A Gilded Age Thriller

By Elizabeth Barnhill

Former Baylor professor Gerald Powell brings a lifetime of legal experience to his fictional series

Gerald Powell looks at his legal career in three acts. Act one: After graduating number one in his class at Baylor Law School, he spent time as a partner in a trial law firm in Dallas. Act two: Moving back to Waco with his wife Barbara after being called to teach at Baylor Law School in the practice court program. Professor Powell was a very popular evidence professor for a generation of Baylor law students.

And now in act three, he has transitioned from molding new attorneys to creating them, using his lifetime of legal experiences to write courtroom thrillers set in his hometown of Waco.
Powell always enjoyed writing in his free time but became more serious about it when retirement loomed. He shared that legal writing was not very good training for writing fiction; he had to get rid of everything he learned about writing legal briefs in order to write for entertainment.

Powell explained, “Lawyers’ stock and trade is our use of language. The part of practicing law that I loved was the creativity that is essential in the courtroom as well as on the written page. When I was thinking about writing fiction, I learned that you should write what you know, and there were only a couple of things that I knew anything about. One was lawyering and the other was Waco. I put them together to write the series.”

The result of this endeavor is the “Catfish Calloway for the Defense” series. Powell has published the first two books in the series, “The Sporting House Killing” and “The Suspension Bridge Robbery”, and there are more books forthcoming.

“What I found was that I really had great fun doing it,” Powell said. “I would write in the predawn hours of the morning while I was still working at the Law School; I would write for an hour and then get ready for class and go teach. I looked forward to that writing hour every single day and did it seven days a week because it was so much fun.”

Powell decided to set the Catfish Calloway series in Waco during the Gilded Age because “that time period jumped out at me. So many iconic people and events occurred then. You think about Judge Baylor and Rufus Burleson, William Cowper Brann, the Cotton Palace and The Reservation which is absolutely a unique part of our history. It all happened in that ten-to-twenty-year time period.”

In his research, Powell studied old court records and the archives of The Texas Collection. Jim Hunt, archivist at The Texas Collection, was particularly helpful. Powell knew that the authenticity of places and events would be important to Wacoans, and he believes he succeeded in achieving historical accuracy.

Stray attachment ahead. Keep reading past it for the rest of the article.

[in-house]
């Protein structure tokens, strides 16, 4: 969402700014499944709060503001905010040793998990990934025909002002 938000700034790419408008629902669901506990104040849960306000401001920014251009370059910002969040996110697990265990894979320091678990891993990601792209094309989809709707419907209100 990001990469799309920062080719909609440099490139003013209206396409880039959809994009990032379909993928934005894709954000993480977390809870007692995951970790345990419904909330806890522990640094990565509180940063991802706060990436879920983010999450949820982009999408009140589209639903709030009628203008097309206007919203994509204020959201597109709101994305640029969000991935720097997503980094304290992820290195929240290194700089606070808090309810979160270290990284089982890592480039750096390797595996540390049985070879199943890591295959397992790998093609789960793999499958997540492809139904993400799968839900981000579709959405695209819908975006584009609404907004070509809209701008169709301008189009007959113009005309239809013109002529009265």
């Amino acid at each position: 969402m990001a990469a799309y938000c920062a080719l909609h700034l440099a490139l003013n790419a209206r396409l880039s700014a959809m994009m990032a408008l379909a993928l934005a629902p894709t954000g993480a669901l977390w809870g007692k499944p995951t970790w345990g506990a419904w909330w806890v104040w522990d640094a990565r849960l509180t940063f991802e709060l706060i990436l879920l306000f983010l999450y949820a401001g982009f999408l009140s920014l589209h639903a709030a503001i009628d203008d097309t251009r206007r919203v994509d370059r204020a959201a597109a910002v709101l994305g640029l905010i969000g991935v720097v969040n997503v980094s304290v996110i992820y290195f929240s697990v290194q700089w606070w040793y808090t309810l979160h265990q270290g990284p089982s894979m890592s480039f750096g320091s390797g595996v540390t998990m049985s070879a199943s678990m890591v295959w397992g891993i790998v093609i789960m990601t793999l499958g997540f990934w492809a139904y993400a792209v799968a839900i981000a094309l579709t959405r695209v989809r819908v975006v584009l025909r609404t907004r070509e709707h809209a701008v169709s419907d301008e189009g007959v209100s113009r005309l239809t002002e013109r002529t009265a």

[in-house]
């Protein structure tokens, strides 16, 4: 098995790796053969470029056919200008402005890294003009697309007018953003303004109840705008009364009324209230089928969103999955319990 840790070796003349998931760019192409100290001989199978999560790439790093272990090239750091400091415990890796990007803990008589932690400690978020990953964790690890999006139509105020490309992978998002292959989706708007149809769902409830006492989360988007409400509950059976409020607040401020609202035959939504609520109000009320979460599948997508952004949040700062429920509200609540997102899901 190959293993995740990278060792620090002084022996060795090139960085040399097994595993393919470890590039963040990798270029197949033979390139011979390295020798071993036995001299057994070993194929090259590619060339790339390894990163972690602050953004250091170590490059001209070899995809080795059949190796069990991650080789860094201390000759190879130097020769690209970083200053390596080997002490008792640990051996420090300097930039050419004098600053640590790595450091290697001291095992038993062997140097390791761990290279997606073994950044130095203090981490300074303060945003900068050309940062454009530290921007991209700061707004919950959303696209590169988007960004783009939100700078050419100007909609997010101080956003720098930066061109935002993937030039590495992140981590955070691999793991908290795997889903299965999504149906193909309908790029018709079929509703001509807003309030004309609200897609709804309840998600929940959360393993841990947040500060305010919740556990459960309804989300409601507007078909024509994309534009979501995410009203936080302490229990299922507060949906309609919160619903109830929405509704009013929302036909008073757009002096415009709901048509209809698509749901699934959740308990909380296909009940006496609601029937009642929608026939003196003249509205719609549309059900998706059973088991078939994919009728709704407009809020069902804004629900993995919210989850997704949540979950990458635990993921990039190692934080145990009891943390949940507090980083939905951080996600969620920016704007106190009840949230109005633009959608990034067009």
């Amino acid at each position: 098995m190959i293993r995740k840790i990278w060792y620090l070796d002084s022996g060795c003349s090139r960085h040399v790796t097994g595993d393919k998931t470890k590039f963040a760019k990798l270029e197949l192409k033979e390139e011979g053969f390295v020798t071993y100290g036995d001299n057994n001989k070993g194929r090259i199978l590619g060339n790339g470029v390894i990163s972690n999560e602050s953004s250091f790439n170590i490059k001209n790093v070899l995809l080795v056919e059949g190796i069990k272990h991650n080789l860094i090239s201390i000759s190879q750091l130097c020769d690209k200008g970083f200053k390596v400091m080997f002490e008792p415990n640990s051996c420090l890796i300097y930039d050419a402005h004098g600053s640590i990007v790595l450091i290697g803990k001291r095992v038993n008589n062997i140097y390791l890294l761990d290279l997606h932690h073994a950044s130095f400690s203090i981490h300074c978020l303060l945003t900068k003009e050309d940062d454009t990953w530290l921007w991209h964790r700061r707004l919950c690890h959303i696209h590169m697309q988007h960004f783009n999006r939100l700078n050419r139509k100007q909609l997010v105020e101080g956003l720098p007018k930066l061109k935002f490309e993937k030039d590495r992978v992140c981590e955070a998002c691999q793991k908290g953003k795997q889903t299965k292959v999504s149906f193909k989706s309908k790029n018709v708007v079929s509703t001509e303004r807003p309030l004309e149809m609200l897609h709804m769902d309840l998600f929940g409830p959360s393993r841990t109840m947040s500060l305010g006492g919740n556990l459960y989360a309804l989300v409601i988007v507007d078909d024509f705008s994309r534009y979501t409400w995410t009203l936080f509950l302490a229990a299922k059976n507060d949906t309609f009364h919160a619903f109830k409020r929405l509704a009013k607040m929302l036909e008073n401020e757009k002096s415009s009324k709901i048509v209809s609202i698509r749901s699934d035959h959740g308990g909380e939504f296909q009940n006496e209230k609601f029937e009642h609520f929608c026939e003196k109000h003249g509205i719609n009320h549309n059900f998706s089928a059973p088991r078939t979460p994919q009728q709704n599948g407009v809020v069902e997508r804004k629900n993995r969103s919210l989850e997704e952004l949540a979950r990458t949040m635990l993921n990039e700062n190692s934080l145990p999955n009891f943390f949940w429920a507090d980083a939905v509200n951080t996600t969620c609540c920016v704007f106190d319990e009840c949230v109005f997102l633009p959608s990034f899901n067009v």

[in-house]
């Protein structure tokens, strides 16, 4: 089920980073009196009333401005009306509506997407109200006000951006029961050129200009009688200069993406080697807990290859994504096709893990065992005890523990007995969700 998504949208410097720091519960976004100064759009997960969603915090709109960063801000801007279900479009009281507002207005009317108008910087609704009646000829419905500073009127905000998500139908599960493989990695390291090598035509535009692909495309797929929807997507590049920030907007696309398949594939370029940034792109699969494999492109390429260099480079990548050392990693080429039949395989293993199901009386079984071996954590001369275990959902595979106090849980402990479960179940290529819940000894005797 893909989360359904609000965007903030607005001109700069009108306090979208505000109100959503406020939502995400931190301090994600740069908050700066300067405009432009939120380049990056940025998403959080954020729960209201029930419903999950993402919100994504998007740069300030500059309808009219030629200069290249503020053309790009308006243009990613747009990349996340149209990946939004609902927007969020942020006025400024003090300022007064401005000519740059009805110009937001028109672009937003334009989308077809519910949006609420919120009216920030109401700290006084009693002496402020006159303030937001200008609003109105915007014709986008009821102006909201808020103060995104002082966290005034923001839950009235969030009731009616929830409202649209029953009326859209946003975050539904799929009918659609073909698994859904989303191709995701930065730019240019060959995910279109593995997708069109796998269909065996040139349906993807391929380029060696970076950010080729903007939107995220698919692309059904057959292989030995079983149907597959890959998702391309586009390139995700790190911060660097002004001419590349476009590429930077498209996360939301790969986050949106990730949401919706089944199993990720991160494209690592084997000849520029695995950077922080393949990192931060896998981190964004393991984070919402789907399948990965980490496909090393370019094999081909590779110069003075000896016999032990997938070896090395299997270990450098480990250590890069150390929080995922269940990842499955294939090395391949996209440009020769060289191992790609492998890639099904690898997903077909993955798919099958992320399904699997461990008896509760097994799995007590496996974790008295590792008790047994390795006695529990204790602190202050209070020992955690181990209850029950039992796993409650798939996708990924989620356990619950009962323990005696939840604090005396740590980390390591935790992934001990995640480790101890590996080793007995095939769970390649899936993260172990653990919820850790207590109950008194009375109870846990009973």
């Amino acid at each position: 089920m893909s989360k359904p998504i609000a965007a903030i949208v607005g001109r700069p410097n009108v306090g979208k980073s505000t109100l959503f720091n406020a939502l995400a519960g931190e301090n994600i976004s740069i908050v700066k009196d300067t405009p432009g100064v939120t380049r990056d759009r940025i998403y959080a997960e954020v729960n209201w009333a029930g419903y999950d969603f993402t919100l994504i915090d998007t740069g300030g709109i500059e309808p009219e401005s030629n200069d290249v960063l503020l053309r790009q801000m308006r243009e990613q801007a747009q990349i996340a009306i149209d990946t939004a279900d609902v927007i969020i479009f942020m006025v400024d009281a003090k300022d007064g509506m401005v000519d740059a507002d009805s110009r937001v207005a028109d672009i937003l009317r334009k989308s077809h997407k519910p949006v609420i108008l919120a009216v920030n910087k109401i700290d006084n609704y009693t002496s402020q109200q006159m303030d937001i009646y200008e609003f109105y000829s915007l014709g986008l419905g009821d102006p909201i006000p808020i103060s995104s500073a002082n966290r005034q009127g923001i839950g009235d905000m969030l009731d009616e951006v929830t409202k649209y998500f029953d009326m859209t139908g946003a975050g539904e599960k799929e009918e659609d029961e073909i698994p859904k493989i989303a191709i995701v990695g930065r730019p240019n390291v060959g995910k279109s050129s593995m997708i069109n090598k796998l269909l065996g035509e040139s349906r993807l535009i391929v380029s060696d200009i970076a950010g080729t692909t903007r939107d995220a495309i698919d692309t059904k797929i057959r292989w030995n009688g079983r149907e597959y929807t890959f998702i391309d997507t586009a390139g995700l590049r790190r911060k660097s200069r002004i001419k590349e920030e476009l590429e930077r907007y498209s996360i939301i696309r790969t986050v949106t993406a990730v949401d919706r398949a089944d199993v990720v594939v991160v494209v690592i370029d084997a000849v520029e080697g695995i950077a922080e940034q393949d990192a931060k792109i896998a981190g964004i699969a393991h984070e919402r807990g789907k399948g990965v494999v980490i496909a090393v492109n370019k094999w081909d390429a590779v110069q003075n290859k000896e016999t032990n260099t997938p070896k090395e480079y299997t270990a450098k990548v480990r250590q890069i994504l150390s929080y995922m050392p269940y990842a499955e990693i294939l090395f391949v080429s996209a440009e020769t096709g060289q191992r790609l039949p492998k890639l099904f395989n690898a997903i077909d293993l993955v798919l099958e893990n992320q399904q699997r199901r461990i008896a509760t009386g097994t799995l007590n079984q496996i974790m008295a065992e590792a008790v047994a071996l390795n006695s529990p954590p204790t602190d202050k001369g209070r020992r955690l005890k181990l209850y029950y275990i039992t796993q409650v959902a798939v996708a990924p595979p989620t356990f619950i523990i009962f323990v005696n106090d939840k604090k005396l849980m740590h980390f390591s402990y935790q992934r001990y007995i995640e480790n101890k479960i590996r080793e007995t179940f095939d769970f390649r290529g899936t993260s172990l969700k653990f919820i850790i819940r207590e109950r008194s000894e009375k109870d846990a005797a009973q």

In the two books of the series, the reader follows the illustrious career of Catfish Calloway.

“My main character had to be a trial lawyer because my heroes have always been trial lawyers,” Powell said. “Throughout my career, I ran across a number of really colorful trial lawyers and also read stories about other memorable attorneys. Catfish is an amalgamation of a bunch of those lawyers. He is an optimist, a person who believes in right and wrong, strong-willed and I wanted him to be a champion of the downtrodden.”

In his first book, “The Sporting House Killing”, Catfish deals with the moral and emotional crisis that arose from his unfortunate decision to defend his own son in a murder case. This goes terribly wrong, and then his buddy from the Civil War needs his help when his son is also accused of murder. Catfish has to wrestle with what he wants to do with the remainder of his days as an attorney.

In “The Suspension Bridge Robbery”, Catfish’s character is more fleshed out, along with his son, his partner Harley and his stenographer Ms. Peach. A villain arises in the first two books, with the resolution coming in the third, forthcoming book.

The Catfish Calloway series is self-published by Powell. He has spoken to twenty or thirty groups in Texas, including the Austin Woman’s Club, the Henry Downs Chapter of the Daughters of the Republic, the Barnes and Noble Mystery Book Club, the Baylor Round Table, Art Center Waco and a large gathering at Fabled Bookshop and Cafe.

“I love speaking to women’s groups around Waco. It’s always fun to talk to them about things such as the most successful businesswoman in Waco in the 1890s, who happened to have been the proprietor of a sporting house which was on the site of our convention center now.”

“The Sporting House Killing” was a finalist for the American Bar Association Silver Gavel Award in the Fiction and Literature category. Powell’s third book in the Catfish Calloway series, “The Tonkawa Falls Affair”, should be complete by Christmas. “The Catfish Calloway for the Defense” series can be found in the Texas section of Fabled Bookshop.

“I’m just grateful to have the opportunity to write something that somebody will read,” Powell said. “I was so surprised that people liked the stories and wanted more. That is immensely gratifying.”